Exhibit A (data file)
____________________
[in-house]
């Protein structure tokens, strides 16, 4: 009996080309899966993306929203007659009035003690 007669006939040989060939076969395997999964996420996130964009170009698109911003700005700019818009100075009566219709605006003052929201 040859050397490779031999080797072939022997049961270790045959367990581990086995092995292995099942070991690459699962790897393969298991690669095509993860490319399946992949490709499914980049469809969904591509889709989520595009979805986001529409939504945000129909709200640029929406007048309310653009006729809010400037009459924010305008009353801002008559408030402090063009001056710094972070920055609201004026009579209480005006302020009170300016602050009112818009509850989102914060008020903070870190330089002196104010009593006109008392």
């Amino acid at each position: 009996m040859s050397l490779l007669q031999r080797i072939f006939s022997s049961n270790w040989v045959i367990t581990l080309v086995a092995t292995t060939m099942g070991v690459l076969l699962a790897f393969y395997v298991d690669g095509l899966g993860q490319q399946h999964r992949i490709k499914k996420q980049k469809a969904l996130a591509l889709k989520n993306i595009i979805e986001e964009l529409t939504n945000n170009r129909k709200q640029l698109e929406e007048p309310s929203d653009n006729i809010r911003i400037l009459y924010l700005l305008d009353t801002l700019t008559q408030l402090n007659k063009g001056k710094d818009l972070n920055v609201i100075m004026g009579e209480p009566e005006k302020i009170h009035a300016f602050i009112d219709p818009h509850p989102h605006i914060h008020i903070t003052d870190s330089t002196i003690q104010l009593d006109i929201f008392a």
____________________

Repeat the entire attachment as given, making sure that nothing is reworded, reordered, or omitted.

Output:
[in-house]
């Protein structure tokens, strides 16, 4: 009996080309899966993306929203007659009035003690 007669006939040989060939076969395997999964996420996130964009170009698109911003700005700019818009100075009566219709605006003052929201 040859050397490779031999080797072939022997049961270790045959367990581990086995092995292995099942070991690459699962790897393969298991690669095509993860490319399946992949490709499914980049469809969904591509889709989520595009979805986001529409939504945000129909709200640029929406007048309310653009006729809010400037009459924010305008009353801002008559408030402090063009001056710094972070920055609201004026009579209480005006302020009170300016602050009112818009509850989102914060008020903070870190330089002196104010009593006109008392």
């Amino acid at each position: 009996m040859s050397l490779l007669q031999r080797i072939f006939s022997s049961n270790w040989v045959i367990t581990l080309v086995a092995t292995t060939m099942g070991v690459l076969l699962a790897f393969y395997v298991d690669g095509l899966g993860q490319q399946h999964r992949i490709k499914k996420q980049k469809a969904l996130a591509l889709k989520n993306i595009i979805e986001e964009l529409t939504n945000n170009r129909k709200q640029l698109e929406e007048p309310s929203d653009n006729i809010r911003i400037l009459y924010l700005l305008d009353t801002l700019t008559q408030l402090n007659k063009g001056k710094d818009l972070n920055v609201i100075m004026g009579e209480p009566e005006k302020i009170h009035a300016f602050i009112d219709p818009h509850p989102h605006i914060h008020i903070t003052d870190s330089t002196i003690q104010l009593d006109i929201f008392a």